Mnemosyne in Greek and Roman Biography and Mythology
（Μνημοσύνη), i. e. memory, a daughter of Uranus, and one of
the Titanides, became by Zeus the mother of the Muses. (Hom.
Hymn. in Merc. 429; Hes. Th. 54, 915; Diod. 5.67; Orph. Hymn.
76; Cic. De Nat. Deor. 3.21.) Pausanias (1.2.4) mentions a
statue of Mnemosyne at Athens; and near the oracle of
Tropllonius she had a sacred well and a throne. (Paus. 9.39.4,
&c.) - A Dictionary of Greek and Roman biography and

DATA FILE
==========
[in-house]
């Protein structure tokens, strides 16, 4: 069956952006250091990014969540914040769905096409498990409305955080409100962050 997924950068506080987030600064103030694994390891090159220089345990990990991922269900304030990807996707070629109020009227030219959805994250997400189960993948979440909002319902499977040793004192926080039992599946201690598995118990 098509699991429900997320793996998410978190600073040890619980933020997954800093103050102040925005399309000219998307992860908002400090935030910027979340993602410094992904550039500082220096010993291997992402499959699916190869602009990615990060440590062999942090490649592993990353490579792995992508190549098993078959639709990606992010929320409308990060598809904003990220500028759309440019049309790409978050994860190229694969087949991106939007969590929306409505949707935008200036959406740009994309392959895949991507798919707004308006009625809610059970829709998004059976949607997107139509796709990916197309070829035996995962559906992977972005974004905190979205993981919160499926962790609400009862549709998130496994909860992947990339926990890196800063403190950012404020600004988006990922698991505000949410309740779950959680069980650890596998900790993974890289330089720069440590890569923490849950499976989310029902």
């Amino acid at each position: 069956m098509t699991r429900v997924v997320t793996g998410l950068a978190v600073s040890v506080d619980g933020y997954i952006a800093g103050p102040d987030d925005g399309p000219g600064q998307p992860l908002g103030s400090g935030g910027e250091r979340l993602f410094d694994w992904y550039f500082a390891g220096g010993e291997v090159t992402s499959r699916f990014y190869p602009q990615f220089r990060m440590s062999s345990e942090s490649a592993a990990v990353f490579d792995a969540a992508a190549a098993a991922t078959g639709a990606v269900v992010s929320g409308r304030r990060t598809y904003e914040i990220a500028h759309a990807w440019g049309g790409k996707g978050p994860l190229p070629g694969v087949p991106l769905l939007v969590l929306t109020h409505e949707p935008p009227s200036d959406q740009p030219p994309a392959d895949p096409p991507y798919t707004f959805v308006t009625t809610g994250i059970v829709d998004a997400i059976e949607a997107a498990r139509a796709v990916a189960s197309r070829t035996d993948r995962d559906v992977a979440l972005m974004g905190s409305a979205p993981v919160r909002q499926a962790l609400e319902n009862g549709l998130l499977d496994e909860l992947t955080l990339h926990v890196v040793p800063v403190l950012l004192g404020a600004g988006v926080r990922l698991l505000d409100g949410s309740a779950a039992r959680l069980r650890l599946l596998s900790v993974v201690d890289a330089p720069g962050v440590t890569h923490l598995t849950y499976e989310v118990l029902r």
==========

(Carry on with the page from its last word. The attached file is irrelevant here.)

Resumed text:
mythology, William Smith, Ed.
Mnemosyne in Wikipedia
Mnemosyne (Greek Mνημοσύνη, pronounced /nɪˈmɒzɪni/ or /nɪ
ˈmɒsəni/), source of the word mnemonic, was the
personification of memory in Greek mythology. This titaness
was the daughter of Gaia and Uranus and the mother of the nine
Muses by Zeus:
Calliope (Epic Poetry)
Erato (Love Poetry)
In Hesiod's Theogony, kings and poets receive their powers of
authoritative speech from their possession of Mnemosyne and
their special relationship with the Muses...